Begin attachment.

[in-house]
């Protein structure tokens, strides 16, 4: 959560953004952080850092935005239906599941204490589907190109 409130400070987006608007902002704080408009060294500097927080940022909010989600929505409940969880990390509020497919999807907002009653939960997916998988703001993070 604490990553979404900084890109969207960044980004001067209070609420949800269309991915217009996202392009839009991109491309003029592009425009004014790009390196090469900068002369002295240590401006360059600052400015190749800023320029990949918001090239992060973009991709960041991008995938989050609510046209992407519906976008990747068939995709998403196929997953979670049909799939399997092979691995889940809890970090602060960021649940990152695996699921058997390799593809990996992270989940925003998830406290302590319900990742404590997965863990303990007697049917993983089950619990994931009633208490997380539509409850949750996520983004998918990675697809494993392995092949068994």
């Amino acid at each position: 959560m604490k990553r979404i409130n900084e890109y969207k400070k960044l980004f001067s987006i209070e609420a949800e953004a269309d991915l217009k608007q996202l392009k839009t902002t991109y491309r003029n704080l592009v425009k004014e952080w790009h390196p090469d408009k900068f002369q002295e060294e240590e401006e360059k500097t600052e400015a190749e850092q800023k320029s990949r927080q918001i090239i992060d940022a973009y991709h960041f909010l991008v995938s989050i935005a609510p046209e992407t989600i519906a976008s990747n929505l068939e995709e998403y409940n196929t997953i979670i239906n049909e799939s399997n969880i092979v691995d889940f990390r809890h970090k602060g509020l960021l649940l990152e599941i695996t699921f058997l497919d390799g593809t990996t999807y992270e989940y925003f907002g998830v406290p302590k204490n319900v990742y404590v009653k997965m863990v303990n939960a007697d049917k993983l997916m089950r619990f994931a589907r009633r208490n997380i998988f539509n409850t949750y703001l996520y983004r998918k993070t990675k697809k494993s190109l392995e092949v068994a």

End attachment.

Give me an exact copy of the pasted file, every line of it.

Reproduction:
[in-house]
């Protein structure tokens, strides 16, 4: 959560953004952080850092935005239906599941204490589907190109 409130400070987006608007902002704080408009060294500097927080940022909010989600929505409940969880990390509020497919999807907002009653939960997916998988703001993070 604490990553979404900084890109969207960044980004001067209070609420949800269309991915217009996202392009839009991109491309003029592009425009004014790009390196090469900068002369002295240590401006360059600052400015190749800023320029990949918001090239992060973009991709960041991008995938989050609510046209992407519906976008990747068939995709998403196929997953979670049909799939399997092979691995889940809890970090602060960021649940990152695996699921058997390799593809990996992270989940925003998830406290302590319900990742404590997965863990303990007697049917993983089950619990994931009633208490997380539509409850949750996520983004998918990675697809494993392995092949068994």
């Amino acid at each position: 959560m604490k990553r979404i409130n900084e890109y969207k400070k960044l980004f001067s987006i209070e609420a949800e953004a269309d991915l217009k608007q996202l392009k839009t902002t991109y491309r003029n704080l592009v425009k004014e952080w790009h390196p090469d408009k900068f002369q002295e060294e240590e401006e360059k500097t600052e400015a190749e850092q800023k320029s990949r927080q918001i090239i992060d940022a973009y991709h960041f909010l991008v995938s989050i935005a609510p046209e992407t989600i519906a976008s990747n929505l068939e995709e998403y409940n196929t997953i979670i239906n049909e799939s399997n969880i092979v691995d889940f990390r809890h970090k602060g509020l960021l649940l990152e599941i695996t699921f058997l497919d390799g593809t990996t999807y992270e989940y925003f907002g998830v406290p302590k204490n319900v990742y404590v009653k997965m863990v303990n939960a007697d049917k993983l997916m089950r619990f994931a589907r009633r208490n997380i998988f539509n409850t949750y703001l996520y983004r998918k993070t990675k697809k494993s190109l392995e092949v068994a």